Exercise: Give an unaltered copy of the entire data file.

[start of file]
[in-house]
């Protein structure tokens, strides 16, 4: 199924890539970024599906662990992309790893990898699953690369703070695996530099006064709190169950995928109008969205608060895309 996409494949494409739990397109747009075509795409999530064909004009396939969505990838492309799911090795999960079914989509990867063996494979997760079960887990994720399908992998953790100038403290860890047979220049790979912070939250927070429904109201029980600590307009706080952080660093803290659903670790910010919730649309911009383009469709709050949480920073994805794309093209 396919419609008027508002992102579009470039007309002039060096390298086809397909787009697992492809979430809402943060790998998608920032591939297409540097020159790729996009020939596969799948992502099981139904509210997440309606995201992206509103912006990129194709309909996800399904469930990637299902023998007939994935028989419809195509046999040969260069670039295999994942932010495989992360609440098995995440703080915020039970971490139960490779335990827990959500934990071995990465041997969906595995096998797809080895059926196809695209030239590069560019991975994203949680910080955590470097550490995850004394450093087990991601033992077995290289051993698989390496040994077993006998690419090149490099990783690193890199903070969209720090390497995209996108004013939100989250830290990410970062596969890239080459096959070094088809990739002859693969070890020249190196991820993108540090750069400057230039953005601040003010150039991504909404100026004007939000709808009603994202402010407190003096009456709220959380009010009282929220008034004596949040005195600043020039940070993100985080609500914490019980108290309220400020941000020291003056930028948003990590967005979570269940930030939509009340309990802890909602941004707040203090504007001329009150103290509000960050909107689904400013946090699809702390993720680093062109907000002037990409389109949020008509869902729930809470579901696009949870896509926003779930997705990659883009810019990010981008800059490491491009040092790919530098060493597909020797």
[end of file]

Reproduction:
[in-house]
């Protein structure tokens, strides 16, 4: 199924890539970024599906662990992309790893990898699953690369703070695996530099006064709190169950995928109008969205608060895309 996409494949494409739990397109747009075509795409999530064909004009396939969505990838492309799911090795999960079914989509990867063996494979997760079960887990994720399908992998953790100038403290860890047979220049790979912070939250927070429904109201029980600590307009706080952080660093803290659903670790910010919730649309911009383009469709709050949480920073994805794309093209 396919419609008027508002992102579009470039007309002039060096390298086809397909787009697992492809979430809402943060790998998608920032591939297409540097020159790729996009020939596969799948992502099981139904509210997440309606995201992206509103912006990129194709309909996800399904469930990637299902023998007939994935028989419809195509046999040969260069670039295999994942932010495989992360609440098995995440703080915020039970971490139960490779335990827990959500934990071995990465041997969906595995096998797809080895059926196809695209030239590069560019991975994203949680910080955590470097550490995850004394450093087990991601033992077995290289051993698989390496040994077993006998690419090149490099990783690193890199903070969209720090390497995209996108004013939100989250830290990410970062596969890239080459096959070094088809990739002859693969070890020249190196991820993108540090750069400057230039953005601040003010150039991504909404100026004007939000709808009603994202402010407190003096009456709220959380009010009282929220008034004596949040005195600043020039940070993100985080609500914490019980108290309220400020941000020291003056930028948003990590967005979570269940930030939509009340309990802890909602941004707040203090504007001329009150103290509000960050909107689904400013946090699809702390993720680093062109907000002037990409389109949020008509869902729930809470579901696009949870896509926003779930997705990659883009810019990010981008800059490491491009040092790919530098060493597909020797």